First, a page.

Background: Combined immunodeficiencies (CIDs) are diseases of defective adaptive immunity with diverse clinical phenotypes. Although CIDs are more prevalent in the Middle East than Western countries, the resources for genetic diagnosis are limited. Objectives: This study aims to characterize the categories of patients with CIDs in Iran clinically and genetically. Methods: Clinical and laboratory data were obtained from 696 patients with CIDs. Patients were subdivided into those with syndromic (344 patients) and nonsyndromic (352 patients) CIDs. Targeted DNA sequencing was performed on 243 (34.9%) patients. Results: The overall diagnostic yield of the 243 sequenced patients was 77.8% (189 patients). The clinical diagnosis of hyper-IgE syndrome (P <.001), onset of disease at greater than 5 years (P =.02), and absence of multiple affected family members (P =.04) were significantly more frequent in the patients without a genetic diagnosis. An autosomal recessive disease was found in 62.9% of patients, reflecting the high rate of consanguinity in this cohort. Mutations impairing VDJ recombination and DNA repair were the most common underlying causes of CIDs. However, in patients with syndromic CIDs, autosomal recessive mutations in ataxia-telangiectasia mutated (ATM), autosomal dominant mutations in signal transducer and activator of transcription 3 (STAT3), and microdeletions in 22q11.21 were the most commonly affected genomic loci. Patients with syndromic CIDs had a significantly lower 5-year survival rate rather than those with nonsyndromic CIDs. Conclusions: This study provides proof of principle for the application of targeted next-generation sequencing panels in countries with limited diagnostic resources. The effect of genetic diagnosis on clinical care requires continued improvements in therapeutic resources for these patients.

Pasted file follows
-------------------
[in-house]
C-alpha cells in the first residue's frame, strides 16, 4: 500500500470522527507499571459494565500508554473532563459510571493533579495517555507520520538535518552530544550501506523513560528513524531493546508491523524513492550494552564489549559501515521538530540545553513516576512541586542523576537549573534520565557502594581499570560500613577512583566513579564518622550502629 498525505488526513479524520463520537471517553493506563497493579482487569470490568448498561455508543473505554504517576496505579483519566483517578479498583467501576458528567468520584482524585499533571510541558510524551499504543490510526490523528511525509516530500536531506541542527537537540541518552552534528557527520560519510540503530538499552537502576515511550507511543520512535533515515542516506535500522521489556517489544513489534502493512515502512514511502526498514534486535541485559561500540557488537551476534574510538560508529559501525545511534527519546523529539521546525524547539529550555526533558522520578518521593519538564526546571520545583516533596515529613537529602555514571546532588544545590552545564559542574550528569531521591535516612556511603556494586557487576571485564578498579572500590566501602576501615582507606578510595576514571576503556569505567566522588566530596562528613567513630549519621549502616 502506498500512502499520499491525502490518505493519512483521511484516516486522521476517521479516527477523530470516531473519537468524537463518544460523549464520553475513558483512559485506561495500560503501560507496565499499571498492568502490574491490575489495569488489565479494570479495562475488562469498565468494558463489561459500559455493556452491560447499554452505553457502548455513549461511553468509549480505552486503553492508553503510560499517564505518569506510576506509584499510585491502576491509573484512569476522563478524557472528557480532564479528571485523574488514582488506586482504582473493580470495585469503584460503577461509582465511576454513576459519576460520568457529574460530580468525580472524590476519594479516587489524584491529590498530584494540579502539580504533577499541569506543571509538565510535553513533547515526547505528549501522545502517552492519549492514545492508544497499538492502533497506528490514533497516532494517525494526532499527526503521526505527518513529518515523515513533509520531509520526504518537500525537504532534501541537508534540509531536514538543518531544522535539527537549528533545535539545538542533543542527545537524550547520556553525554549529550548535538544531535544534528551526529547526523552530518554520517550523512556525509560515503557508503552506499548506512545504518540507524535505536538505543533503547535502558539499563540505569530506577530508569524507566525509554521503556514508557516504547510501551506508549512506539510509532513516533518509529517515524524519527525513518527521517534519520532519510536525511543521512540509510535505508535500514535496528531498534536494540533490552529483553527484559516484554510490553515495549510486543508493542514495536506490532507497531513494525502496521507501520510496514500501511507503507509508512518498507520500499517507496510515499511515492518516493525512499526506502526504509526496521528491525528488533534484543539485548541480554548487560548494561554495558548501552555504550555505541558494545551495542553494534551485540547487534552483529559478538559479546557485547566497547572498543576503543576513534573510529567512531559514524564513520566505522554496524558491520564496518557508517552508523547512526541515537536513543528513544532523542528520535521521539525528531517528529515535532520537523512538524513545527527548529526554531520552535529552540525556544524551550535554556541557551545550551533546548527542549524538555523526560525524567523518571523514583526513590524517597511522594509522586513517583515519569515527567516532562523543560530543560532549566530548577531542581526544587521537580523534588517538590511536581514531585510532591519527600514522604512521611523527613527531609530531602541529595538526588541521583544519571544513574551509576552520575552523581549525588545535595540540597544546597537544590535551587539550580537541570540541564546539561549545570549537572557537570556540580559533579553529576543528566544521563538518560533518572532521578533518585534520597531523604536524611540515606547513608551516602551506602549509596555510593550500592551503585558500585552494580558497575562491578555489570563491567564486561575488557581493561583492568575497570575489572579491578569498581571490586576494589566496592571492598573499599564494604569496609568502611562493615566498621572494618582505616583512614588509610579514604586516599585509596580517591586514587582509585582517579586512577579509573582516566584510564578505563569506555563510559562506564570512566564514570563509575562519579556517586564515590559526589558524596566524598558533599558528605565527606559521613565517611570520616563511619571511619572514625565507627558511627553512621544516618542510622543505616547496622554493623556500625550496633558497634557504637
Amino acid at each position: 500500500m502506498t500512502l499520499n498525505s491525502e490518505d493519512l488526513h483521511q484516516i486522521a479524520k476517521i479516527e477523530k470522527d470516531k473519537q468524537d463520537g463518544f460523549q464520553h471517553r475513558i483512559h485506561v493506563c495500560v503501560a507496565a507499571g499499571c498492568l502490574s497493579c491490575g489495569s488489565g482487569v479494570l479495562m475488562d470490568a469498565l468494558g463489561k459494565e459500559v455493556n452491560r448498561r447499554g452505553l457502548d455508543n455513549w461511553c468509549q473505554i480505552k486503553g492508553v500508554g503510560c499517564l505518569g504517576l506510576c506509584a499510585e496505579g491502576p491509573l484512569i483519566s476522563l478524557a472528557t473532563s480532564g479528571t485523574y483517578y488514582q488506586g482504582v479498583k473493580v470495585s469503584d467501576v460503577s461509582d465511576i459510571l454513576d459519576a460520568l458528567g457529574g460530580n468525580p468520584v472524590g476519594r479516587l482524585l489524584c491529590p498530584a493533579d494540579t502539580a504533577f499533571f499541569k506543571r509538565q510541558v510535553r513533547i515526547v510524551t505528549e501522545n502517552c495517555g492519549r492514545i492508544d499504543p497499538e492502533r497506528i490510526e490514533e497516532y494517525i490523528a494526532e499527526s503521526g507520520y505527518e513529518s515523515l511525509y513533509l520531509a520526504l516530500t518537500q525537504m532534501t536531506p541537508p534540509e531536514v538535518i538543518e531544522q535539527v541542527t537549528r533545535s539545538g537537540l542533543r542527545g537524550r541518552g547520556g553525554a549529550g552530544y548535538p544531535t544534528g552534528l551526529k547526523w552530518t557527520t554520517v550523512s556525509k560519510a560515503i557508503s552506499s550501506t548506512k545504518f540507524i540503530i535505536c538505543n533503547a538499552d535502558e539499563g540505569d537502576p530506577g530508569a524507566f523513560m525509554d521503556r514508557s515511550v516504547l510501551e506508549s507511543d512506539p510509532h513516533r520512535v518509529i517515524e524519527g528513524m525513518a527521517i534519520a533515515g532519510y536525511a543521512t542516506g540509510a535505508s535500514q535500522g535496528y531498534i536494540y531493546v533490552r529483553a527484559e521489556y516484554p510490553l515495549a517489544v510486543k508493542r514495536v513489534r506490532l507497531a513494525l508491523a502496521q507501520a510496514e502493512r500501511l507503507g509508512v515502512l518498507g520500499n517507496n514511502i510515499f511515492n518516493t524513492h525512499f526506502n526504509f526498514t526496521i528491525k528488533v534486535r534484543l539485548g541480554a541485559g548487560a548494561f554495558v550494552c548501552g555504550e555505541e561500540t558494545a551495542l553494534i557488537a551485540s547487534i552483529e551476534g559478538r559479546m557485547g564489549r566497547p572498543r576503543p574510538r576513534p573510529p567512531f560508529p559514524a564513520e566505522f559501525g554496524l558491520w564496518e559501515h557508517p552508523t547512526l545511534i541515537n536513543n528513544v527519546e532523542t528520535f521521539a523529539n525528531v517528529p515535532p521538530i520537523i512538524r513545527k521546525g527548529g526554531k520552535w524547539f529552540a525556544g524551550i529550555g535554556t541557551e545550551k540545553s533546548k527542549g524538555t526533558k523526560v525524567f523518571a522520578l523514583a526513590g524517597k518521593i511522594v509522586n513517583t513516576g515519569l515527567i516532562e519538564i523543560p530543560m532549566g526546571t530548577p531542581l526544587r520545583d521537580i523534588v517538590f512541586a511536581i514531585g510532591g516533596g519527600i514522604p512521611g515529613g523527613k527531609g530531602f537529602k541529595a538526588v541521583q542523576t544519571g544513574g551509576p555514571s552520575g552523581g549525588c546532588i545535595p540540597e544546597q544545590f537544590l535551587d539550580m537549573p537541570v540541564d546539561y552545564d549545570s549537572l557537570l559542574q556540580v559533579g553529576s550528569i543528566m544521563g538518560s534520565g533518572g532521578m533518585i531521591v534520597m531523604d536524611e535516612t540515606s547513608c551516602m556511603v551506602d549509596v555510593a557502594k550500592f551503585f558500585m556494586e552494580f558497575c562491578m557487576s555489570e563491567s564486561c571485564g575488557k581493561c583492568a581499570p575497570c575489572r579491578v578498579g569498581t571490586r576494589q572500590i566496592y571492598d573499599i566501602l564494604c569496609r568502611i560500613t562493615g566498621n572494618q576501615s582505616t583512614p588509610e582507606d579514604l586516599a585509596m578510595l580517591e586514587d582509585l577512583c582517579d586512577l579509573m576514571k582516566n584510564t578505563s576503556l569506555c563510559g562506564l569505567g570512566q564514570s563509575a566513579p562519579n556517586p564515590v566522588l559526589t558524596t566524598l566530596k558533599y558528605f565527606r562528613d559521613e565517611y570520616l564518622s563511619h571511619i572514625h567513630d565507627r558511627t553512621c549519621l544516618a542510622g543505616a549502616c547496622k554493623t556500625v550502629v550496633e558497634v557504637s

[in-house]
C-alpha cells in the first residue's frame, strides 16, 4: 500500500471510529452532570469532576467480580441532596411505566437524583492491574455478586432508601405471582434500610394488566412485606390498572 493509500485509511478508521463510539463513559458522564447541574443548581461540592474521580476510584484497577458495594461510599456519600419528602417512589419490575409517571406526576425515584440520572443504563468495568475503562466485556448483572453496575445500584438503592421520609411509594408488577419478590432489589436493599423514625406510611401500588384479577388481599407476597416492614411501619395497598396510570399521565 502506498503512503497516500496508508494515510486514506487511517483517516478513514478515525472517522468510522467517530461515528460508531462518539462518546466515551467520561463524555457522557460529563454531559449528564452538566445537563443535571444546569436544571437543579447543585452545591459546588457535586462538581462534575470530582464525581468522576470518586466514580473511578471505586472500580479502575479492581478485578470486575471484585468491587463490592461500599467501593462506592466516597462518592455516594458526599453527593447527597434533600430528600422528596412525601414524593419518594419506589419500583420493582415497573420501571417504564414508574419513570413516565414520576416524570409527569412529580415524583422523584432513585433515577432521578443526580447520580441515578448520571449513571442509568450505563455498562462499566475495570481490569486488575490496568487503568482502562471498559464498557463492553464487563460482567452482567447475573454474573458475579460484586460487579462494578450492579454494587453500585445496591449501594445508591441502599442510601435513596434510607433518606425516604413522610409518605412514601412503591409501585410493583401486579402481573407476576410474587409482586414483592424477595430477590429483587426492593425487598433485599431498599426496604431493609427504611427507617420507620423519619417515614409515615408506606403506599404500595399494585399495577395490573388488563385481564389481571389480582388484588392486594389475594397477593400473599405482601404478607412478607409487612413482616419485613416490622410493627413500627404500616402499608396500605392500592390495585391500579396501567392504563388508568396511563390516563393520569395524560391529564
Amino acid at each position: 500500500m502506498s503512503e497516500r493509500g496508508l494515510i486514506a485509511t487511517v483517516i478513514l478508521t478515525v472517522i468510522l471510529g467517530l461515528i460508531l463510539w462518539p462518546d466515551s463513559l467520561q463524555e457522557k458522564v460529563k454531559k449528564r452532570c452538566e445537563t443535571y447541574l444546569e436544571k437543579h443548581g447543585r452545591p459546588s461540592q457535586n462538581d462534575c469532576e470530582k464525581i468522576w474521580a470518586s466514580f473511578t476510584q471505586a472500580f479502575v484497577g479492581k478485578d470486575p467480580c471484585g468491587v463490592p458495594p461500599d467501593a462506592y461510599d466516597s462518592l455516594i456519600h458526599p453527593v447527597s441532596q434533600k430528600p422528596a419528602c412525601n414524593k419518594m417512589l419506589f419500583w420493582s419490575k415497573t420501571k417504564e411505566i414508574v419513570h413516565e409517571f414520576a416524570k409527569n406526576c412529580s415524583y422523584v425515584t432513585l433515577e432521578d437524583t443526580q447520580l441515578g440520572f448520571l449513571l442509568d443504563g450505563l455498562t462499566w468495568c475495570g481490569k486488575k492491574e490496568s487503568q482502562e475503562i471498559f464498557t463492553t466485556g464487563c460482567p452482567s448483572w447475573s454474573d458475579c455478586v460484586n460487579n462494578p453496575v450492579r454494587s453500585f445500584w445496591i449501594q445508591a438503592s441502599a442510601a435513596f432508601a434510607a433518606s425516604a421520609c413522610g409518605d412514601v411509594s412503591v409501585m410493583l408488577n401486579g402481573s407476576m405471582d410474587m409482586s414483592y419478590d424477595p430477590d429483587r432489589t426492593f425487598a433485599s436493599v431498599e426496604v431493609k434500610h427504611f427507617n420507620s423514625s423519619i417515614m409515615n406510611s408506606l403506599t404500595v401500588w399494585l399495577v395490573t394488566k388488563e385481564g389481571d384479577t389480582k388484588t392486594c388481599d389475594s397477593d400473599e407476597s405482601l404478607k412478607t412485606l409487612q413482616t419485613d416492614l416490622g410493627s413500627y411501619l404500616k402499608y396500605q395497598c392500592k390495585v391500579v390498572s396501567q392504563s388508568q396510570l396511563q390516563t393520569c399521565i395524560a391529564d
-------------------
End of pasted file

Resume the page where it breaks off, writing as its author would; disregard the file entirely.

- Combined immunodeficiencies
- next-generation DNA sequencing
- targeted gene panel sequencing
- whole-exome sequencing
ASJC Scopus subject areas
- Immunology and Allergy